Carpio also forged an alliance with Cotabato City Mayor Cynthia Guiani, who is opposed to her city’s inclusion in the Bangsamoro Autonomous Region in Muslim Mindanao, a key advocacy of the President.
Carpio’s crisscrossing alliances at the local level have also put PDP-Laban president Koko Pimentel in a difficult situation. The former Senate President admitted earlier he had to skip certain HNP sorties because the hosts are rivals of his party’s local bets.
In Taguig City, the PDP-Laban fielded brothers Arnel Cerafica and Allan Cerafica to battle filmmaker Lino Cayetano and his older brother, former senator and foreign affairs Alan Peter Cayetano, in the mayoralty and congressional races, respectively.
The idea of a Duterte-led PDP-Laban pitting its own candidates in the Taguig race to battle the Cayetanos would have been tough to swallow for Alan, the President’s defeated running mate in the 2016 polls and one of his ardent defenders.
In Quezon City, Carpio aired support for the candidacy of Vice Mayor Joy Belmonte, who will run for mayor against PDP-Laban’s Bingbong Crisologo.
Belmonte, who was among those who abandoned the Liberal Party for PDP-Laban when Duterte became president, used her local party Serbisyo sa Bayan Party (SBP) as her vehicle for her mayoralty bid, after the ruling party chose to support her rival Crisologo. SBP has an alliance with Carpio’s HNP.
Meanwhile in Sulu, former Governor Ben Loong hosted HNP in its campaign sortie in the province last April 25, even though the ruling political party is backing the election bid of Abdusakur Tan.
Pimentel has downplayed the clashes at the local level between PDP-Laban and HNP-allied parties, saying what’s important is both are supportive of the President.
“PDP-Laban and HNP are not competitors. If you imagine an umbrella, you call that the Duterte umbrella, we are found under that umbrella,” Pimentel told ABS-CBN News.
“HNP limited itself to Region 11. But should it decide to become a national political party, that’s still welcomed. I just hope people will look at the ideology or program of government or the principles of the party.”
Pimentel also does not mind sharing the stage during HNP sorties with Gov. Imee Marcos, whose family his father Nene fought during the martial law era.
“Imee has not joined the party. Hindi ko rin siya partymate. It’s wrong to say that the PDP-Laban has become pro-Marcos,” Pimentel said.
The rift among the President’s allies reached its tipping point when Carpio and then-Speaker Pantaleon Alvarez, a PDP-Laban stalwart, clashed over the Davao City Mayor’s formation of HNP. Alvarez allegedly called Carpio part of the opposition.
The word war between the two eventually led to Alvarez’s ouster as Speaker.
For Arugay, Alvarez’s ouster was one of the key events that contributed to the loss of PDP-Laban’s luster as the ruling political party.
“It’s quite intriguing that it somehow lost steam immediately and this has something to do with the different factions within President Duterte’s own political coalition,” Arugay said.
“So you now have candidates that rather go with regional party that has the Duterte namesake rather than the official party, supposedly, of the President.”
WILL THE 'DUTERTE MAGIC' WORK?
While Duterte’s endorsement power is something definitely not to disregard, Arugay said there are forces in Philippine politics that would be hard for the firebrand leader to challenge.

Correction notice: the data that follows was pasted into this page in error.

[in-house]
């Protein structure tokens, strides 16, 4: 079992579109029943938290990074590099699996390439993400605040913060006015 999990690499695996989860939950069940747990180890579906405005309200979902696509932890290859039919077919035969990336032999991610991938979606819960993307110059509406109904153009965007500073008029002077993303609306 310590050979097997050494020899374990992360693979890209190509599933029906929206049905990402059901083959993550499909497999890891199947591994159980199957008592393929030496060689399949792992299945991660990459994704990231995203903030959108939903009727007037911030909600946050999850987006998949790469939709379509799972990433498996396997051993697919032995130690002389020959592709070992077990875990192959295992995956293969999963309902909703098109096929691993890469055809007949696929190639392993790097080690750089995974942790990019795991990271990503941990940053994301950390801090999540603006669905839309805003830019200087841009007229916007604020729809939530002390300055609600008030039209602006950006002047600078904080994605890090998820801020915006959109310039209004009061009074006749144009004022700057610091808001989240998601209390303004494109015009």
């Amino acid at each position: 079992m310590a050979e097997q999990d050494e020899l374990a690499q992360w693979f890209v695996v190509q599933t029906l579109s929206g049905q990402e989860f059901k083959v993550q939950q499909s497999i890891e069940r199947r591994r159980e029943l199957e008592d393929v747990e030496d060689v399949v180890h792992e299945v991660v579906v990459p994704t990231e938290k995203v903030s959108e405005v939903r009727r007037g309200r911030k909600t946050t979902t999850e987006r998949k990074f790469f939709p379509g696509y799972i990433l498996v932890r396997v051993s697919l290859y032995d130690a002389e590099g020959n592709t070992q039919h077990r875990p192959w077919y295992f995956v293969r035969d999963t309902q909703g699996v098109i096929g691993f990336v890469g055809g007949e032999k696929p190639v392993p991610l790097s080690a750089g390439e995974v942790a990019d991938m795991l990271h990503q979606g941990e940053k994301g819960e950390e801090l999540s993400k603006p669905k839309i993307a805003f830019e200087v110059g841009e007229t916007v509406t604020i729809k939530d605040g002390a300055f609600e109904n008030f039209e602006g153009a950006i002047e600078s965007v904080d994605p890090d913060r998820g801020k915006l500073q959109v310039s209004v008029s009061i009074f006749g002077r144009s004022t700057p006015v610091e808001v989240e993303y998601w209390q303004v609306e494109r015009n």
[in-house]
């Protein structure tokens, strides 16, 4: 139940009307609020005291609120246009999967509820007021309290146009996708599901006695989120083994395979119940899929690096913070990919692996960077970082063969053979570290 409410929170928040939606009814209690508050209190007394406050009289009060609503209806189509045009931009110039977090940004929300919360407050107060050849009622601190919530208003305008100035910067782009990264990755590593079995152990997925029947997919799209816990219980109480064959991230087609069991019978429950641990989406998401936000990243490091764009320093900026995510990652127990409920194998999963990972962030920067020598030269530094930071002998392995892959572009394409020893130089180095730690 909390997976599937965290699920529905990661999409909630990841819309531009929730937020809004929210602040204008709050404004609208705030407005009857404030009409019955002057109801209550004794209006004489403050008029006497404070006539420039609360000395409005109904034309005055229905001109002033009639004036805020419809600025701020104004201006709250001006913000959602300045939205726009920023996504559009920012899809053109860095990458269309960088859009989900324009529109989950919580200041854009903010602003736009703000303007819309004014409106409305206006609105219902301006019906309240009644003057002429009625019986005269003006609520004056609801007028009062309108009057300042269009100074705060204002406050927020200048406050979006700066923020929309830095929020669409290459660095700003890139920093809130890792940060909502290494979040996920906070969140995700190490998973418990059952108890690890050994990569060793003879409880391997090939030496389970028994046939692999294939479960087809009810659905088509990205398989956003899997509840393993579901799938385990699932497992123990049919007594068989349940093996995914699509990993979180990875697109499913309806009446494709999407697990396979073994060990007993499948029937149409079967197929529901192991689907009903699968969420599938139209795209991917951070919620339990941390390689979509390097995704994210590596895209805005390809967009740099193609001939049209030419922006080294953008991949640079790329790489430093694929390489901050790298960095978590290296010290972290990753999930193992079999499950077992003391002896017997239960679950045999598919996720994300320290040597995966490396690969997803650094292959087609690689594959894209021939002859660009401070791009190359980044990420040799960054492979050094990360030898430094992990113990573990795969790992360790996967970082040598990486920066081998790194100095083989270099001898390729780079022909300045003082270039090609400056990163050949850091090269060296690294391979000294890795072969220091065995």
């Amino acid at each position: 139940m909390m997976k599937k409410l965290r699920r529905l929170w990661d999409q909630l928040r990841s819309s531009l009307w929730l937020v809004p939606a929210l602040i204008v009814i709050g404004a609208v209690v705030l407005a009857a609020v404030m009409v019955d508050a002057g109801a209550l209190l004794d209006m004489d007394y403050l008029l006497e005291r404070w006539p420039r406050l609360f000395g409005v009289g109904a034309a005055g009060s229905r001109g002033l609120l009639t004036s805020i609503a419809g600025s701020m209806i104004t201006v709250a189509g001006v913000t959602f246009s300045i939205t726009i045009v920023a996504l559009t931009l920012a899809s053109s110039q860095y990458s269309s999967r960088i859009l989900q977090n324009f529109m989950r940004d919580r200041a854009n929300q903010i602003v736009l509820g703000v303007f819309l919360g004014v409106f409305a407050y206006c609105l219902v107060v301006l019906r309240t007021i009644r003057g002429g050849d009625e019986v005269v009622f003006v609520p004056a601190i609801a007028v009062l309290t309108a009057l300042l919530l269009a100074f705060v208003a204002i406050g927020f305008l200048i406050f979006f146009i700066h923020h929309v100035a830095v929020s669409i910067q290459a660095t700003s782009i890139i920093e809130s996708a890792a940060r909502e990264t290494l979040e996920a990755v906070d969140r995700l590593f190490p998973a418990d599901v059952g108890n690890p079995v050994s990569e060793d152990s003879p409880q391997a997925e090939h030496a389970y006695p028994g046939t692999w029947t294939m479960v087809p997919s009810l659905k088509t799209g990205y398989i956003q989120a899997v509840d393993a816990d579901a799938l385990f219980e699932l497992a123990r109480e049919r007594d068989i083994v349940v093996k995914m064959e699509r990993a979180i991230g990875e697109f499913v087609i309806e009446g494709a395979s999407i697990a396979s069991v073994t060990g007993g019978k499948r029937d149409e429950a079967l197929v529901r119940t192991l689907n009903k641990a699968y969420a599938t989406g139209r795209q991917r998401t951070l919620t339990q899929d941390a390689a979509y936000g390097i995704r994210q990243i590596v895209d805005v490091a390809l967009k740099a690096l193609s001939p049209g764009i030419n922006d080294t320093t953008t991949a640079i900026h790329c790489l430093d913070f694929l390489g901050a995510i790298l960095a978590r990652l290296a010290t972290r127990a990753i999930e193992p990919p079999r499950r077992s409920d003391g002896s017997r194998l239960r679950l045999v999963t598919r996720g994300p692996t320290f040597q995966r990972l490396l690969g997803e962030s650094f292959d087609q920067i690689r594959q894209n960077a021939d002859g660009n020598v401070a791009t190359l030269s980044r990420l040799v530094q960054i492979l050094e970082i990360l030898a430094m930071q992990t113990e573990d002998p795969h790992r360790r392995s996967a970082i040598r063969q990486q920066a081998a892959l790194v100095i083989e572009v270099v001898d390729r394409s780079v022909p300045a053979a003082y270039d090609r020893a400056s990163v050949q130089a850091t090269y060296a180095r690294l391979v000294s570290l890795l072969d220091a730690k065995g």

Arugay said one manifestation of the limits of Duterte’s endorsement power is the continued dominance of independent candidate Grace Poe and other non-Duterte allies like former senator Lito Lapid and reelectionist Sen. Nancy Binay in the pre-election surveys.
He also noted that most of the candidates in the winners’ circle in the recent pre-election surveys have established their names long before Duterte broke into the national political scene.
“Most of those who are doing well in the surveys are basically returnees, meaning they already have their own brands, their brand names in the Senate, national political arena and it just so happens they are attached to President Duterte,” Arugay said.
“So to say they are rating well, particularly the comebackers, just because of Duterte’s endorsement, I don’t buy that. It’s really more that these are the names the people are used to.”
Arugay said Duterte’s endorsement power, however, will be tested by how his long-time aide Go, and former police Dela Rosa, will fare in the polls.
“In the case of Bong Go and to a certain extent, Dela Rosa, there is a very deliberate mobilization of all the possible resources of the administration, which we have already seen in the past,” he said.
“I think it will really be embarrassing for President Duterte and for the administration if Bong Go will not win and will not win big.”
Looking at the recent surveys, it seems Duterte’s endorsement power has worked in favor of Go and Dela Rosa.
In the latest Pulse Asia survey, Go sits comfortably at the 4th to 8th spot, while Dela Rosa is a just a few notches below.
Opposition figures have called on the public to prevent the Senate from being dominated by pro-Duterte candidates. However, judging by the recent survey results, this call seems unheeded.
Arugay said, while those who aligned themselves with Duterte will have an advantage going into the May polls, they will someday have to deal with the repercussions of being identified with a controversial leader.
“I don’t think they criticize themselves… They try to cosmetize, sanitize, legitimize [Duterte’s statements] to the point that they shoot themselves in the foot. That’s the trade off of a Duterte endorsement,” he said.
“You will be put to a lot of uncomfortable position trying to defend the President’s statements.”